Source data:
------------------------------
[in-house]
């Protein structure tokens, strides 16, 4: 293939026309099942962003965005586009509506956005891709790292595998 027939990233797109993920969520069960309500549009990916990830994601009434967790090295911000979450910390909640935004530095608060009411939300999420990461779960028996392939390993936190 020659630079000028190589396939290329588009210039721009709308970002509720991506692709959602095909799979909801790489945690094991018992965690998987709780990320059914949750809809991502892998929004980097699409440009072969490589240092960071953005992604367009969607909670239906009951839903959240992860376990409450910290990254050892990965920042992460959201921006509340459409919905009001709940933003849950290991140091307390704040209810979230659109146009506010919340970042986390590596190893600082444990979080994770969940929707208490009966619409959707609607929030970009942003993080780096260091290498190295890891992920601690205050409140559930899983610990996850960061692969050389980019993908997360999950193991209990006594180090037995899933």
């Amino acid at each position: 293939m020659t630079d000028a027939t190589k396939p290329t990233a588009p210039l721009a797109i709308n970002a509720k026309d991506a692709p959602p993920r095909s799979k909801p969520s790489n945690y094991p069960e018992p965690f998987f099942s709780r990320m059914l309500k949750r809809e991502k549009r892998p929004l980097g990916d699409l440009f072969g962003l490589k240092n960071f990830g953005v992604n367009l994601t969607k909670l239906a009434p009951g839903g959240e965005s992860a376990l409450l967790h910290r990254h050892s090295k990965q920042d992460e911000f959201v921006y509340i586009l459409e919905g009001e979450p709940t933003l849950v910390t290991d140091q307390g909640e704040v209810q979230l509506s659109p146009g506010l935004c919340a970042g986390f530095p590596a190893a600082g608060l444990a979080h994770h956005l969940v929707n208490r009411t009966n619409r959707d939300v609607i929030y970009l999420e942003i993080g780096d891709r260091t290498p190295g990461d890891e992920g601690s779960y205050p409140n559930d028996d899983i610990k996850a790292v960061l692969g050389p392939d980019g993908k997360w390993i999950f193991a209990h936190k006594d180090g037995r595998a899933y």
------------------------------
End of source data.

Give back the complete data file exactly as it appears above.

[in-house]
């Protein structure tokens, strides 16, 4: 293939026309099942962003965005586009509506956005891709790292595998 027939990233797109993920969520069960309500549009990916990830994601009434967790090295911000979450910390909640935004530095608060009411939300999420990461779960028996392939390993936190 020659630079000028190589396939290329588009210039721009709308970002509720991506692709959602095909799979909801790489945690094991018992965690998987709780990320059914949750809809991502892998929004980097699409440009072969490589240092960071953005992604367009969607909670239906009951839903959240992860376990409450910290990254050892990965920042992460959201921006509340459409919905009001709940933003849950290991140091307390704040209810979230659109146009506010919340970042986390590596190893600082444990979080994770969940929707208490009966619409959707609607929030970009942003993080780096260091290498190295890891992920601690205050409140559930899983610990996850960061692969050389980019993908997360999950193991209990006594180090037995899933």
């Amino acid at each position: 293939m020659t630079d000028a027939t190589k396939p290329t990233a588009p210039l721009a797109i709308n970002a509720k026309d991506a692709p959602p993920r095909s799979k909801p969520s790489n945690y094991p069960e018992p965690f998987f099942s709780r990320m059914l309500k949750r809809e991502k549009r892998p929004l980097g990916d699409l440009f072969g962003l490589k240092n960071f990830g953005v992604n367009l994601t969607k909670l239906a009434p009951g839903g959240e965005s992860a376990l409450l967790h910290r990254h050892s090295k990965q920042d992460e911000f959201v921006y509340i586009l459409e919905g009001e979450p709940t933003l849950v910390t290991d140091q307390g909640e704040v209810q979230l509506s659109p146009g506010l935004c919340a970042g986390f530095p590596a190893a600082g608060l444990a979080h994770h956005l969940v929707n208490r009411t009966n619409r959707d939300v609607i929030y970009l999420e942003i993080g780096d891709r260091t290498p190295g990461d890891e992920g601690s779960y205050p409140n559930d028996d899983i610990k996850a790292v960061l692969g050389p392939d980019g993908k997360w390993i999950f193991a209990h936190k006594d180090g037995r595998a899933y």